Whenever we look back at how we started this work and our first steps during the infancy of infrastructure testing, it brings back memories of the challenges and excitement of very early work and reminds us how far we have come. This is one of those times. We’re recalling this article published in The Mifflinville (PA) Press-Enterprise in 1989 about the University of Colorado research projects that Brett Commander and Jeff Schulz (co-founders of BDI) were a part of:
MIFFLINVILLE — Motorists puzzled by a strange-looking Winnebago that seems to be wired to the Interstate 80 bridge above Route 339 near here can rest a little easier.
The Winnebago, parked under the I-80 bridge for the last week, is not the strange communications system of aliens trying to find their way back home.
It is only Brett Commander and Jeff Schultz, two civil engineers from the University of Colorado, conducting a bridge test for their school.
The test, designed to measure stress and strain put on the bridge by vehicles passing over it, is actually part of two separate research projects, Commander said. The 26-year-old research assistant said the projects are funded by the Federal Highway Administration and PennDOT — at costs of $825,000 and $250,000 respectively.
“The PennDOT (project) is sort of like the FHWA (project),” Commander said. “We’re using the same equipment for both.”
Thirty-two electronic sensors dangling from the base of the bridge are connected to cables that continuously feed data to a computer inside the Winnebago. As cars and trucks pass over the bridge, the sensors measure vehicle weight and how much stress the bridge is undergoing, Schultz said.
A gas generator supplies power to the system during the day, and batteries power it all night, he added.
“With this equipment we should be able to theoretically calculate all the vehicular loads that are going over this bridge,” Commander said. “But we’ve yet to see if it actually works.”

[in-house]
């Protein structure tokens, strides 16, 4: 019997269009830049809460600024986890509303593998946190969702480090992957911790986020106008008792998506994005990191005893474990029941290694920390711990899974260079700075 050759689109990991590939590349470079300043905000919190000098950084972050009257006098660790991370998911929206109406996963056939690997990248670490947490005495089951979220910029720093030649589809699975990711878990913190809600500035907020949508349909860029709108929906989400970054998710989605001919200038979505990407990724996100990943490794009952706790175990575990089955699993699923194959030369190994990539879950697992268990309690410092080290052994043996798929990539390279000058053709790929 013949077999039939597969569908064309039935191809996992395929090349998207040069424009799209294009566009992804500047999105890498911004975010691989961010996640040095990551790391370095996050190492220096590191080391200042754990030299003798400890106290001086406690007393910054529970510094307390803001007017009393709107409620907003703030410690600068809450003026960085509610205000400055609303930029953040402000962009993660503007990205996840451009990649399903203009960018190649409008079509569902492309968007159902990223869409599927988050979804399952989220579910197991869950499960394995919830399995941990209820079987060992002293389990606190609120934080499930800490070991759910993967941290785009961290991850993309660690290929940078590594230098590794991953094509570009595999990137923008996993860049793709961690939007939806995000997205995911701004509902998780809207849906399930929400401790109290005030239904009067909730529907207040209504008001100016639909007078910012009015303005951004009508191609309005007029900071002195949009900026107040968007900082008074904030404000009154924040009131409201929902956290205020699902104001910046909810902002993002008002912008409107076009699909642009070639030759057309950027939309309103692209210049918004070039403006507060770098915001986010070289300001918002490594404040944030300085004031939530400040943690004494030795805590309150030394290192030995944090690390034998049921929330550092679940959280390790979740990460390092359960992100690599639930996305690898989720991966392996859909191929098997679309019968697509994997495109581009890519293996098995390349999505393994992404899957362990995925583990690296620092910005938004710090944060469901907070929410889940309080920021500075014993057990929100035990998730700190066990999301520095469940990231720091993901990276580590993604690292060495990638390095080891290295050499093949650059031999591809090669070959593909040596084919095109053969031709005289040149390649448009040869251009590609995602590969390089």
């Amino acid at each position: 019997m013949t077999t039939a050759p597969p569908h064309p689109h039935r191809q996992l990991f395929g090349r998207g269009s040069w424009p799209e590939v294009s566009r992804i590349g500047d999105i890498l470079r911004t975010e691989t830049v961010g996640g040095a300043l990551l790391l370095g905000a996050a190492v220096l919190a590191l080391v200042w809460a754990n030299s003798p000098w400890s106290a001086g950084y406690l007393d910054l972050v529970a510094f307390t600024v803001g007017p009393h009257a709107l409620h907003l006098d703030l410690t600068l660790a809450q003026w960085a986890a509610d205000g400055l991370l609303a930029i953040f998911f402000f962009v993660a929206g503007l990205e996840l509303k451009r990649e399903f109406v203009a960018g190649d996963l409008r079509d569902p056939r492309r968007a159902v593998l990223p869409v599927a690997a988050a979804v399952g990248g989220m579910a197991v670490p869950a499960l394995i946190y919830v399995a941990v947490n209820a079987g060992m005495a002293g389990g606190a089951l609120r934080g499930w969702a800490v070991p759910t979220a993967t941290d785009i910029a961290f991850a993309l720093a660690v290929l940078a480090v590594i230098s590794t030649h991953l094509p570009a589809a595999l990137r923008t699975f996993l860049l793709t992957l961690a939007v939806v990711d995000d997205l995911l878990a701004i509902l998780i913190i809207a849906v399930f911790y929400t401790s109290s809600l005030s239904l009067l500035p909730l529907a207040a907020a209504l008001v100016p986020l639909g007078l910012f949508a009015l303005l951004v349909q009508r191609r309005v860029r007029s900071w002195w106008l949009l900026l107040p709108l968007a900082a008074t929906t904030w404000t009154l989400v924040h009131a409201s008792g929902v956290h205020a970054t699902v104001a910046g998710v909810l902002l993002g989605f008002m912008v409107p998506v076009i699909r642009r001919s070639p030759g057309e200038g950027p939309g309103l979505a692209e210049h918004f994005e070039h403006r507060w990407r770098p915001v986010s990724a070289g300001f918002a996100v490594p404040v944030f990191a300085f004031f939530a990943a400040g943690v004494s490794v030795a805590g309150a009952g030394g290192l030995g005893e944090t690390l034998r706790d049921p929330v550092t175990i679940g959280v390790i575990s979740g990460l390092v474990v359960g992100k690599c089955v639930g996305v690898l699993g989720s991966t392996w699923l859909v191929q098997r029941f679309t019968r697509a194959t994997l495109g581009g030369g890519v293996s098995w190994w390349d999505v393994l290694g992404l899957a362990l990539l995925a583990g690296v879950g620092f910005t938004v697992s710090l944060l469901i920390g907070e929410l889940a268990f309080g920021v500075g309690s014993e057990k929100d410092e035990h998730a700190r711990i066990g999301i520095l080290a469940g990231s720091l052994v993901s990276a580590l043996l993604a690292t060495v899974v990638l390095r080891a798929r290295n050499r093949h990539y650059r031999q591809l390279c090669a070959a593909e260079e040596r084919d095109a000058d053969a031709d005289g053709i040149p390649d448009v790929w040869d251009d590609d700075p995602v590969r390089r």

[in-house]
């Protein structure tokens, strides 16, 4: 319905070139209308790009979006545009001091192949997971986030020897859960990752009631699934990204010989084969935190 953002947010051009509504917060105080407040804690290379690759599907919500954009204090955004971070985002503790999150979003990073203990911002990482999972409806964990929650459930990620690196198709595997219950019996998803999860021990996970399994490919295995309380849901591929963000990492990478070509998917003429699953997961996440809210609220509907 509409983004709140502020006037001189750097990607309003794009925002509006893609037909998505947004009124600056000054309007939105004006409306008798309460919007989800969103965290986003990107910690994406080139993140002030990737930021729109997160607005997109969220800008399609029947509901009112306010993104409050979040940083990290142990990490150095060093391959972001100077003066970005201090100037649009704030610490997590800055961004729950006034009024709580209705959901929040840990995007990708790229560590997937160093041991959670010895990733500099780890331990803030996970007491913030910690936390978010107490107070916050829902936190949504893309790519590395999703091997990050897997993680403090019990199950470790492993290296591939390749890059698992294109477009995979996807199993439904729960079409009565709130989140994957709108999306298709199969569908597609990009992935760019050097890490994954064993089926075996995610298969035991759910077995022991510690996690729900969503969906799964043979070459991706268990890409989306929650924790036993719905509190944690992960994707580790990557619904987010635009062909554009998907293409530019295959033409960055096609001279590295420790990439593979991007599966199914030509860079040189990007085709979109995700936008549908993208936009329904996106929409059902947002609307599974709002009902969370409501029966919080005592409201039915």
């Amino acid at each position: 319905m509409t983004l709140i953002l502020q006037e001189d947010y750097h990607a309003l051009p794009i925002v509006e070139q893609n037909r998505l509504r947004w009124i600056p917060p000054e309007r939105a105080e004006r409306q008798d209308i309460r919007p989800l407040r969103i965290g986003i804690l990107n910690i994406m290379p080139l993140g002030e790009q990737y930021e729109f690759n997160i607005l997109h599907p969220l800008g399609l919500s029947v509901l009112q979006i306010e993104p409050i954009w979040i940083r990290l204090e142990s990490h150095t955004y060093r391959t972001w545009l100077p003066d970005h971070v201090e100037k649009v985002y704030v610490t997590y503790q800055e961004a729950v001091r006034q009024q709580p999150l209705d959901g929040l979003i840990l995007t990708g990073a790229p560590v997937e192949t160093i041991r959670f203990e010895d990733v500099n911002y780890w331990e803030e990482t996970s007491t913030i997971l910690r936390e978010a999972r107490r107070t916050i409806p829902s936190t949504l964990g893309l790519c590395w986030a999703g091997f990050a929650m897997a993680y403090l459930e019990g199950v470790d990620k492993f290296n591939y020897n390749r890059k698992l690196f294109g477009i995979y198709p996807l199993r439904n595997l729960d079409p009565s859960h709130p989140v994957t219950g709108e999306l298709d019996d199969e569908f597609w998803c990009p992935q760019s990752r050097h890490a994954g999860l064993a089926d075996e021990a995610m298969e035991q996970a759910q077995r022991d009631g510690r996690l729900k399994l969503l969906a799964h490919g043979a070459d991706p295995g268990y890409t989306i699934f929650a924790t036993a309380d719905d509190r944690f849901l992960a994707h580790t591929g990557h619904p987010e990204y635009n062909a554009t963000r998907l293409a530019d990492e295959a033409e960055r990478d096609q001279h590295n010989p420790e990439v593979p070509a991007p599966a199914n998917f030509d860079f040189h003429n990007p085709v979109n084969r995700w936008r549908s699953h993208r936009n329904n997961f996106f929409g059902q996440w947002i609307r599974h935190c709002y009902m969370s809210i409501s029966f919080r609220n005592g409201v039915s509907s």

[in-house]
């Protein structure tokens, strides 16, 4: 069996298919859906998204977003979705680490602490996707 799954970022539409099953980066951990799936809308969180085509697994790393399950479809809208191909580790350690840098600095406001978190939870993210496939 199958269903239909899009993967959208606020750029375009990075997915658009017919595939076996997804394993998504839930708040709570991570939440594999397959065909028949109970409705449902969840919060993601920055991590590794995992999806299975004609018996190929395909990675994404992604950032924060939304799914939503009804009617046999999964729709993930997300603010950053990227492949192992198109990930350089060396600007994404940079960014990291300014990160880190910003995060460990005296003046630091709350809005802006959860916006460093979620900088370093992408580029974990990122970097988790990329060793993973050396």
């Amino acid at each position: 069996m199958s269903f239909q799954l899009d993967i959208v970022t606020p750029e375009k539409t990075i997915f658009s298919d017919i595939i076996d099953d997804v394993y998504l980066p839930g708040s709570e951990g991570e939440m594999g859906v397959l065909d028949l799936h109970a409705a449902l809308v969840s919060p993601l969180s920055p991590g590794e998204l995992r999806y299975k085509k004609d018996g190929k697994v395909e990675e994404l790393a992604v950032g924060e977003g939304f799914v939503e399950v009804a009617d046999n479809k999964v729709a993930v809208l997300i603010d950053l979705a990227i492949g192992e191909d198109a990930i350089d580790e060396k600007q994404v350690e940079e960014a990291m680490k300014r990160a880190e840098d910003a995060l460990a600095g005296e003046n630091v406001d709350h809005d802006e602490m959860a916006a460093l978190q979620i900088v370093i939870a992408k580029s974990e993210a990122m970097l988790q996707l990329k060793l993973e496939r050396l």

Information gathered during the field test, Commander said, will be used by federal engineers who design and rate bridges for new construction. The information will also give the government an idea of how much weight passes over its bridges.
“We’re strictly concerned with trucks,” he said. “We assume all the overweight trucks detour around the weigh stations, and we’re hoping to get a more realistic idea of the actual weights going over the bridge.”
PennDOT’s goal is to develop an easier bridge field-testing system, Commander said.
“We have a contract with PennDOT to develop this stress measurement system, which is relatively easy as opposed to existing systems,” Schultz said. “The whole thing will fit in the trunk of a car.”
The existing tests take about three days to set up and include much more equipment than the one developed by the University of Colorado, Schultz said.
The 28-year-old Schultz said he has been testing highway bridges throughout the northern United States — including It in Pennsylvania — since graduating with a master’s degree in May. He said he hopes to wrap up Pennsylvania bridges by the end of October. The Mifflinville bridge test should be finished Saturday morning bridges in the southern United States, and the federal project is scheduled to be concluded next August, he said.
“I like it,” Schultz said of the work. I don’t even have a home. I put all my stuff in storage before I left.”
Commander, who has been with Schultz for two weeks, said he also likes living on the road as long as the bridges are near a golf course.
“You have the sound of trucks rolling over the bridges to lull you to sleep, he said.